More fixed rate mortgages disappearing

Our prediction that fixed rates would cease to exist this year is proving quite accurate, at the time we took quite a beating for making such a ‘drastic’ call in our Mortgage Market Trend Outlook report.

So far, PTsb have removed them and now Haven (and likely EBS) are set to do the same. We received notice today (see below)

The concern from a borrowers perspective is that we are getting to a point where you can’t fix a mortgage and you will be forced to ride the rate hikes that banks come up with including any that come from the ECB.


Due to ongoing increases in the cost of funds we will be temporarily withdrawing both new and existing business mortgage fixed rates. Significant movements on financial markets have resulted in fixed rates which would not deliver value to customers at this time.  This position will, of course, remain under constant review.


New business loan offers will be honoured until close of business Monday …

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Sunday Time: OpEd on Mutual Building Societies

The Sunday Times ‘Money’ section ran an opinion piece by Irish Mortgage Brokers on Mutual Building Societies in which we lamented the end of an era but made the point that the benefits of mutuality no longer exist given the market we are in.

Mutual building societies have an interesting history but their purpose was ultimately financial intermediation which is what banks nowadays perform, that, along with pricing and the test of the market have shown that Mutuals no longer have a place in the market on the basis of their structure, rather the market requires firms that exist on the basis of competition just like anybody else.

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Why bid for EBS?

Along with many others, I was confused at the fascination with EBS as a takeover target. You see, EBS’s best year recorded a profit of less than €50 million. Which given the size of its operation and loan book is rather unimpressive. The company is also heavily staffed by union members meaning it would be difficult for present management to wade in and cut the numbers in a meaningful manner.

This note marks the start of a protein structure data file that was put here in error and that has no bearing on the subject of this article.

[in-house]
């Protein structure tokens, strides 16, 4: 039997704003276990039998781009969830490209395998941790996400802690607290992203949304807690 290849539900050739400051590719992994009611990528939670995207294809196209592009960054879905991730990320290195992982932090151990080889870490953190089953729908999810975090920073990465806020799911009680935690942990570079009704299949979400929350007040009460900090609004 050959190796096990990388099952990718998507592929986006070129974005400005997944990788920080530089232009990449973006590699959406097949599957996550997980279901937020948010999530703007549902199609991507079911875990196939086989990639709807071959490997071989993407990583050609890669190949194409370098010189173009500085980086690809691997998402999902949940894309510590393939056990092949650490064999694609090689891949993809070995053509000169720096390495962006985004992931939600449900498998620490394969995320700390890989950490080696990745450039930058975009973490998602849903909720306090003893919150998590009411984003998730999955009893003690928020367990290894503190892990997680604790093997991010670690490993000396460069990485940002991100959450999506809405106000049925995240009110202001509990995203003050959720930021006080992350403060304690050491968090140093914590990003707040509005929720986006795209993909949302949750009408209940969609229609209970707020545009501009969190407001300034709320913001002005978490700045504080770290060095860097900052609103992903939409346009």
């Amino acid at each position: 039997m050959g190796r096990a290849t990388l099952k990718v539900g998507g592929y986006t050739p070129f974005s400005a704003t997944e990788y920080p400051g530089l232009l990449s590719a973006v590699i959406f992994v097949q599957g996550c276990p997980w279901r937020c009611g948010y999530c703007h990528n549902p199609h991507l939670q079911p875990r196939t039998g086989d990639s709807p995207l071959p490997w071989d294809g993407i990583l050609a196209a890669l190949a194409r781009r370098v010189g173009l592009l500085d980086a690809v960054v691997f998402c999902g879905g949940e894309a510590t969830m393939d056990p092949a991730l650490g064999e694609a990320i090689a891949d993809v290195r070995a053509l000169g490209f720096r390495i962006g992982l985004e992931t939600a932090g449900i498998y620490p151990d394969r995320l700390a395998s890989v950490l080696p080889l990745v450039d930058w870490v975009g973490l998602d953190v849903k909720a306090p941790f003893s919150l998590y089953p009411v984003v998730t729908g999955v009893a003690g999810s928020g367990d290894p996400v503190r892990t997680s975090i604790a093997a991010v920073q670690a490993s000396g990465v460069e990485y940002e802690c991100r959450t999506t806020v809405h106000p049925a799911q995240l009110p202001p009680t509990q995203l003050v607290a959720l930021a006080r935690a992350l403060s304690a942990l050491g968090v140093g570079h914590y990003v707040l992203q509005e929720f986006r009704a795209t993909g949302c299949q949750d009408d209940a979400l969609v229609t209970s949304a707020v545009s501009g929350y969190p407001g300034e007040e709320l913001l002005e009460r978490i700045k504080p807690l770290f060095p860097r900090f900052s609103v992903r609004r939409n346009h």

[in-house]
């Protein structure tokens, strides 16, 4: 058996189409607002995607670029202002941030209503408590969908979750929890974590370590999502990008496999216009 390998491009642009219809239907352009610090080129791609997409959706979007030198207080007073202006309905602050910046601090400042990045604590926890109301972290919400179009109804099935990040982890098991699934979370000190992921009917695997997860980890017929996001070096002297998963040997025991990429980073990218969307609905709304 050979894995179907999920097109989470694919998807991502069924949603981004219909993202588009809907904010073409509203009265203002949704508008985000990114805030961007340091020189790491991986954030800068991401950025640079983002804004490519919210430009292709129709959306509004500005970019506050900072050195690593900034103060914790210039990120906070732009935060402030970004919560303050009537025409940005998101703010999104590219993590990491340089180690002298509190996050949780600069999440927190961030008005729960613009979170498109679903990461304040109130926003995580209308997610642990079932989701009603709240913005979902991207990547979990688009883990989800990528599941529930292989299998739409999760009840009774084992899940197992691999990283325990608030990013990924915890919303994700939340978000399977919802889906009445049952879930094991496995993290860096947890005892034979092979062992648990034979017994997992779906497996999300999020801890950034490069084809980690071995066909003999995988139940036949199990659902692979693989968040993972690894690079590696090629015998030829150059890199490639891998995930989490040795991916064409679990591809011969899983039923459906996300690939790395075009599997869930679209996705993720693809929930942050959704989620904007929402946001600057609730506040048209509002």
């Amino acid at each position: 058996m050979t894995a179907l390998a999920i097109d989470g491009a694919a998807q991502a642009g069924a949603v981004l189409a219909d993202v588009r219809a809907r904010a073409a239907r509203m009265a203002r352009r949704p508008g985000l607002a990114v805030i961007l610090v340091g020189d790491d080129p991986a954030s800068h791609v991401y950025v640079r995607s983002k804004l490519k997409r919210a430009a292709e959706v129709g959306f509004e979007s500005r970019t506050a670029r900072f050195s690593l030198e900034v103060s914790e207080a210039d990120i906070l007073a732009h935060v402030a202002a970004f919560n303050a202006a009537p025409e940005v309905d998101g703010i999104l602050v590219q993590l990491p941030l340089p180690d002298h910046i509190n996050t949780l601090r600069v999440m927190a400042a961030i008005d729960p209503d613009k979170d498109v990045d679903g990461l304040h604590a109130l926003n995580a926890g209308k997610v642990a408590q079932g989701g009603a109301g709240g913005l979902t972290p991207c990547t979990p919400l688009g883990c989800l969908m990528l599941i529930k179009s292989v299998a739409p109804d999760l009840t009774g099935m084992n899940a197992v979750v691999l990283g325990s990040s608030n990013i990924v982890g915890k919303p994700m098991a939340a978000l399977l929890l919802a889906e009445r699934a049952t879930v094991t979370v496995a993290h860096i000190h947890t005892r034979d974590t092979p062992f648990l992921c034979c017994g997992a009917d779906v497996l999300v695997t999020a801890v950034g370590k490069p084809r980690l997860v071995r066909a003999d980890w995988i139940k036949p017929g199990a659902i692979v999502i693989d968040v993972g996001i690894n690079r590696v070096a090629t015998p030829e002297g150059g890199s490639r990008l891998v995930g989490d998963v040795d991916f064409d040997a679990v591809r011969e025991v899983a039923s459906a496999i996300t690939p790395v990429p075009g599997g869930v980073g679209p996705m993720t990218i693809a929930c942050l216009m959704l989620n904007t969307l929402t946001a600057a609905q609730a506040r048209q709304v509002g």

So what is the obsession with private equity and EBS? And what about PTsb?

For a start, PTsb are not currently my lead favourite as a bidder, there are two reasons, one is that the bank rescue plans are being looked at from a competition aspect in Europe, and if PTsb were to take over EBS it would reduce competitive forces, secondly, PTsb may not be in condition to do a takeover. They have their stress-test due out in September and for now we have no idea of how that will look, EBS would add a large chunk to their loan book but deposits in the society are only c. …

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Haven move LTV’s lower

The EBS distribute through brokers via their subsidiary ‘Haven Mortgages’, the EBS have thoroughly debunked the idea that mutuality means anything by charging their existing clients different rates than new clients. They have also failed to be in the driving seat for a ‘third force’, going it alone has not happened, remaining an independent entity has failed, and the likelihood of private equity getting involved will most likely hinge upon state support being part of the package, thus it seems that institutional buyers will be the only serious suitors.

It is in an environment such as this that costs should be most seriously addressed, they have done this with Haven, slashing commissions and workforce, getting the organisation lean, but thus far EBS have failed to pursue efficiency with the same zeal within their own camp, and this zombie-like bank/mutual/whatever, is now reducing LTV’s for the only efficient part of the operation, Haven will now only offer a maximum of 80% LTV to potential clients, leaving 90% loans with the least effective arm of the organisation, the agent network.

It is …

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